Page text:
He tensed. “Do I, now?”

A nod, though he was still looking down at her face, her closed eyes. “You should know that you’re mistaken.”

Suddenly, in his lap, her eyes were wide open. “Madness. Madness.”

And she was up, pushing at him, kicking him, struggling to stand. (“Jesus Christ,” he muttered as her elbow connected with his ribcage.)

Now she was standing, facing Simon and the Companion, but her eyes far away. And what came out of her mouth made, all at once, perfect sense and no sense at all. “Have you looked at this scan carefully, Doctor?” she asked the wall, or maybe something beyond it. “At his face?” A beat, like she was waiting for an answer. “It’s love, in point of fact. Something a good deal more dangerous.”


Before Miranda, he’d hated the boy because of her. After Miranda, he hated him for something entirely different.

He’d kept the boy on his boat that time, after Beaumonde, not just because he couldn’t leave the little albatross to what would’ve found them in that bar – but he couldn’t leave her, either, to stumble into it, trying to find them. And when he’d gotten her wave, he didn’t need to think twice about whether or not to go to her. “What about the part where it’s a trap?” Wash asked – but Mal reckoned his pilot knew the answer to that better than anybody.

When he first saw her, he let himself feel a moment of joy. Joked about ponies, and, even as she chastised him in her way, she’d sounded happy, too. But maybe he’d just been fooling himself. Certainly felt like a fool, later on Serenity, when she’d made him admit that he’d come there for her.

The next days and nights went by so fast. Wished he could grab at them, stop them – but they slipped past him like wind. (Leaf on the wind.)

The Shepherd, dead. Strapping his body to Serenity’s hull; defiling it with red paint.

Wash, dead. Pulling the rod that had gone through him out of his lifeless chest.

Simon, shot. Watching her, leaning over him (not crying like she’d not cried so many times before), trying to stop the blood.

And Zoe, in that white dress, her face just – empty – as she put flowers on her dead husband’s grave.

Yessir, after Miranda, he’d hated Simon for something entirely different. But how he wished to God it was still just for the other.


end chapter 14


Saturday, August 1, 2009 12:21 PM


I didn't mention it before, but here, I like how Inara offers Simon to stay, and Mal sees it, and the seven years of bad luck he's already had.

And the "you're not good enough" Simon-ness. Although now that I think of it, and since your reveal, it's strange that Simon would speak that way about Inara... ah, well, Mal and the doctor, they push each other's buttons.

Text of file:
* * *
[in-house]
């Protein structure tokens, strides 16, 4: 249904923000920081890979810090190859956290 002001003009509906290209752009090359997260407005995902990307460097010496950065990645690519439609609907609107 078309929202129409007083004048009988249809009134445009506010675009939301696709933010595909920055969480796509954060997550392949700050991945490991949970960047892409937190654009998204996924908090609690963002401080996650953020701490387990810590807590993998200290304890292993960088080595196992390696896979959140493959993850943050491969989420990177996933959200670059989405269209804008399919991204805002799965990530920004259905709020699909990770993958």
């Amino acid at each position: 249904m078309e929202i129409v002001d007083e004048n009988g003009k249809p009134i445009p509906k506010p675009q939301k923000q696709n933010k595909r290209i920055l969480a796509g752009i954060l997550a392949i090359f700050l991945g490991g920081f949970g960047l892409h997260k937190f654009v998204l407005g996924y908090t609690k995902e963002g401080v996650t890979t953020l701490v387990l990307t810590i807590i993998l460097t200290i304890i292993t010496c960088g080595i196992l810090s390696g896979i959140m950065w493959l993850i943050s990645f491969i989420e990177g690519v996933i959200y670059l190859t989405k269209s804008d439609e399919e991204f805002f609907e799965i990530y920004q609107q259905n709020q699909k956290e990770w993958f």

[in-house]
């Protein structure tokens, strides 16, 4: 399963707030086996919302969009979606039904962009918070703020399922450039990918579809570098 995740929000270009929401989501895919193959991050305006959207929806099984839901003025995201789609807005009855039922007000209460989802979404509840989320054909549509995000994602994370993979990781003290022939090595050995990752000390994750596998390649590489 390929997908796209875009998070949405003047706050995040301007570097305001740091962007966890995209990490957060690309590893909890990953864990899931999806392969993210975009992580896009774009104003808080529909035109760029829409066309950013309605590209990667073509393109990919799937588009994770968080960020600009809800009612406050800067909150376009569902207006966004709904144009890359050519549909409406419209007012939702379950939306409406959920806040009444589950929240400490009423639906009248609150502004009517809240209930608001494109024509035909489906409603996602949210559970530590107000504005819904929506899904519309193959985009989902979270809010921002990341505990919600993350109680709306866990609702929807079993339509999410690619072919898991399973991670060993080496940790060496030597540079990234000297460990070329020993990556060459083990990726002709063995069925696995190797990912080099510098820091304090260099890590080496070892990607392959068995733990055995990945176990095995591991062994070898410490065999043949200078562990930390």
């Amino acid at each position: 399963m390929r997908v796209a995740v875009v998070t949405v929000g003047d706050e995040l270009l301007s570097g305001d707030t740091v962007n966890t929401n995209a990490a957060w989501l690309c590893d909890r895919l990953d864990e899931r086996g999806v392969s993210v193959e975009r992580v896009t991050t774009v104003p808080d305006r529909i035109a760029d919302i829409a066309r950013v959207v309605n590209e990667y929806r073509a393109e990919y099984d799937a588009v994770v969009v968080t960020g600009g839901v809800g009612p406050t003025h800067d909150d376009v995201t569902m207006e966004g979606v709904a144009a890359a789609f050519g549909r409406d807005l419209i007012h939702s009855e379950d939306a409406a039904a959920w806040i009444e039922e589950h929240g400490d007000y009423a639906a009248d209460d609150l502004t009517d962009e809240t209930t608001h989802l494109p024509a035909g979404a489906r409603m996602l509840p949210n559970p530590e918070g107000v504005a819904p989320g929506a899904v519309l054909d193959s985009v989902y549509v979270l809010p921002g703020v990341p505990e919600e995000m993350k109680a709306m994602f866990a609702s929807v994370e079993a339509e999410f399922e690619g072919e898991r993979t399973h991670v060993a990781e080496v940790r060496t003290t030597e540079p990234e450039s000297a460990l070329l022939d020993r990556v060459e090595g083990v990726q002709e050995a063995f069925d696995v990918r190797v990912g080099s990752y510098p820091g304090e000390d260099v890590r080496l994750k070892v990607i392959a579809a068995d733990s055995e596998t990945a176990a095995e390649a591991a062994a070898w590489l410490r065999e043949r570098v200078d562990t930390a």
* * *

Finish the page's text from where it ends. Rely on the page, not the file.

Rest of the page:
Sunday, August 9, 2009 8:54 AM


Since you changed that exchange, I thought I'd reprise my comments here.

I think that this is a better way for Simon to address the issue with Mal. Talking about the BLOOD being inside Inara is I think a little more like Simon, I think maybe what was wrong is that the other comments just felt too crude for him.

Monday, August 6, 2012 12:30 PM


This worked well and I wasn't surprised when River turned up on Grace. Poor Inara, I hope they manage to save her in the end. Wish Mal could get passed the hate that is eating him up when it comes to Simon but that may take more time. And where is Jayne? I thought he was taking Jayne with him? Ali D :~)
"You can't take the sky from me!"


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Something To Think On: Epilogue
M/I. Post-BDM. In which your author gives you a glimmer of hope.

Something To Think On: Chapter 19
M/I. Post-BDM. The journey reaches its end.

Something To Think On: Chapter 18
M/I. Post-BDM. Beginning and ending with a kiss. Nearing the end.

Something To Think On: Chapter 17
M/I. Post-BDM. On coming full circle.

Something To Think On: Chapter 16
M/I. Post-BDM. On lying and learning to let go.

Something To Think On: Chapter 15
M/I. Post-BDM. The things we risk and the things we hide.

Something To Think On: Chapter 14
M/I. Post-BDM. On Miranda and descending into the dark. Here there be monsters.

Something To Think On: Chapter 13
M/I. Post-BDM. On making waves.

Something To Think On: Chapter 12
M/I. Post-BDM. Plotting the course.

Something To Think On: Chapter 11
M/I. Post-BDM. More on giving, and some punching.